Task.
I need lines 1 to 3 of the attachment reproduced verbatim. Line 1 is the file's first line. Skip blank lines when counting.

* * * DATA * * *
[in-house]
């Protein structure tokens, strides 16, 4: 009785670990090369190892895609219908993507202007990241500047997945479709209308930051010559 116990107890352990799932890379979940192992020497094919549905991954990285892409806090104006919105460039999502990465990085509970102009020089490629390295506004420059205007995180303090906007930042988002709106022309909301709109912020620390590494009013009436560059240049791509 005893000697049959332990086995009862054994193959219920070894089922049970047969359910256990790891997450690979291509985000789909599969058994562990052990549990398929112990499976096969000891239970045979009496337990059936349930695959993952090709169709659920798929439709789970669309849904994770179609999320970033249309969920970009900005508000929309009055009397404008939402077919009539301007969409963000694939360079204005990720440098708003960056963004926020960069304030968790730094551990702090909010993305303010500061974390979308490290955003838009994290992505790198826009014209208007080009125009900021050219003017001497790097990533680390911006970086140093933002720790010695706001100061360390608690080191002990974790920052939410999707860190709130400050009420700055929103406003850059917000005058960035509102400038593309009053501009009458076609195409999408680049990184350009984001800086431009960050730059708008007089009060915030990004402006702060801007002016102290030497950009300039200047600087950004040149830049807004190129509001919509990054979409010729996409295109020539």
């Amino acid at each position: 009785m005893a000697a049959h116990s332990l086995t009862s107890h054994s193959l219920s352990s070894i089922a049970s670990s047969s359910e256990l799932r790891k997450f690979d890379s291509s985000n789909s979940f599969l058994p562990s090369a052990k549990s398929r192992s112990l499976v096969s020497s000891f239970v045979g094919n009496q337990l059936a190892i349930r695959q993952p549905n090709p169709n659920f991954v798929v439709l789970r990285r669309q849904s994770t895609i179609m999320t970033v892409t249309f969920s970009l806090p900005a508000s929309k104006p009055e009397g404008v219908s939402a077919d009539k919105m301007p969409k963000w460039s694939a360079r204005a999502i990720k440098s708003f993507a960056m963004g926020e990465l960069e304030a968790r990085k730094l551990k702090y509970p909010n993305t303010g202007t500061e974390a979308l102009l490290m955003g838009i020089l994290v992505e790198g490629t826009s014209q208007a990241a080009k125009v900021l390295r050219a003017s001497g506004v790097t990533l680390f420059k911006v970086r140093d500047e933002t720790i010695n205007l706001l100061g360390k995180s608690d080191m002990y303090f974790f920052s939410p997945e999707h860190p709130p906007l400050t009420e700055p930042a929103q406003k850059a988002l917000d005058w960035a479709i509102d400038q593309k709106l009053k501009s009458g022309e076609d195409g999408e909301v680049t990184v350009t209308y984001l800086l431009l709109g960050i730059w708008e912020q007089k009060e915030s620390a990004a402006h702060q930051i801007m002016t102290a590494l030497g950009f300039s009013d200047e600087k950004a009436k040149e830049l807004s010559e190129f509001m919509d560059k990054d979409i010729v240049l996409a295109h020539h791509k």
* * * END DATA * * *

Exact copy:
[in-house]
């Protein structure tokens, strides 16, 4: 009785670990090369190892895609219908993507202007990241500047997945479709209308930051010559 116990107890352990799932890379979940192992020497094919549905991954990285892409806090104006919105460039999502990465990085509970102009020089490629390295506004420059205007995180303090906007930042988002709106022309909301709109912020620390590494009013009436560059240049791509 005893000697049959332990086995009862054994193959219920070894089922049970047969359910256990790891997450690979291509985000789909599969058994562990052990549990398929112990499976096969000891239970045979009496337990059936349930695959993952090709169709659920798929439709789970669309849904994770179609999320970033249309969920970009900005508000929309009055009397404008939402077919009539301007969409963000694939360079204005990720440098708003960056963004926020960069304030968790730094551990702090909010993305303010500061974390979308490290955003838009994290992505790198826009014209208007080009125009900021050219003017001497790097990533680390911006970086140093933002720790010695706001100061360390608690080191002990974790920052939410999707860190709130400050009420700055929103406003850059917000005058960035509102400038593309009053501009009458076609195409999408680049990184350009984001800086431009960050730059708008007089009060915030990004402006702060801007002016102290030497950009300039200047600087950004040149830049807004190129509001919509990054979409010729996409295109020539």
């Amino acid at each position: 009785m005893a000697a049959h116990s332990l086995t009862s107890h054994s193959l219920s352990s070894i089922a049970s670990s047969s359910e256990l799932r790891k997450f690979d890379s291509s985000n789909s979940f599969l058994p562990s090369a052990k549990s398929r192992s112990l499976v096969s020497s000891f239970v045979g094919n009496q337990l059936a190892i349930r695959q993952p549905n090709p169709n659920f991954v798929v439709l789970r990285r669309q849904s994770t895609i179609m999320t970033v892409t249309f969920s970009l806090p900005a508000s929309k104006p009055e009397g404008v219908s939402a077919d009539k919105m301007p969409k963000w460039s694939a360079r204005a999502i990720k440098s708003f993507a960056m963004g926020e990465l960069e304030a968790r990085k730094l551990k702090y509970p909010n993305t303010g202007t500061e974390a979308l102009l490290m955003g838009i020089l994290v992505e790198g490629t826009s014209q208007a990241a080009k125009v900021l390295r050219a003017s001497g506004v790097t990533l680390f420059k911006v970086r140093d500047e933002t720790i010695n205007l706001l100061g360390k995180s608690d080191m002990y303090f974790f920052s939410p997945e999707h860190p709130p906007l400050t009420e700055p930042a929103q406003k850059a988002l917000d005058w960035a479709i509102d400038q593309k709106l009053k501009s009458g022309e076609d195409g999408e909301v680049t990184v350009t209308y984001l800086l431009l709109g960050i730059w708008e912020q007089k009060e915030s620390a990004a402006h702060q930051i801007m002016t102290a590494l030497g950009f300039s009013d200047e600087k950004a009436k040149e830049l807004s010559e190129f509001m919509d560059k990054d979409i010729v240049l996409a295109h020539h791509k």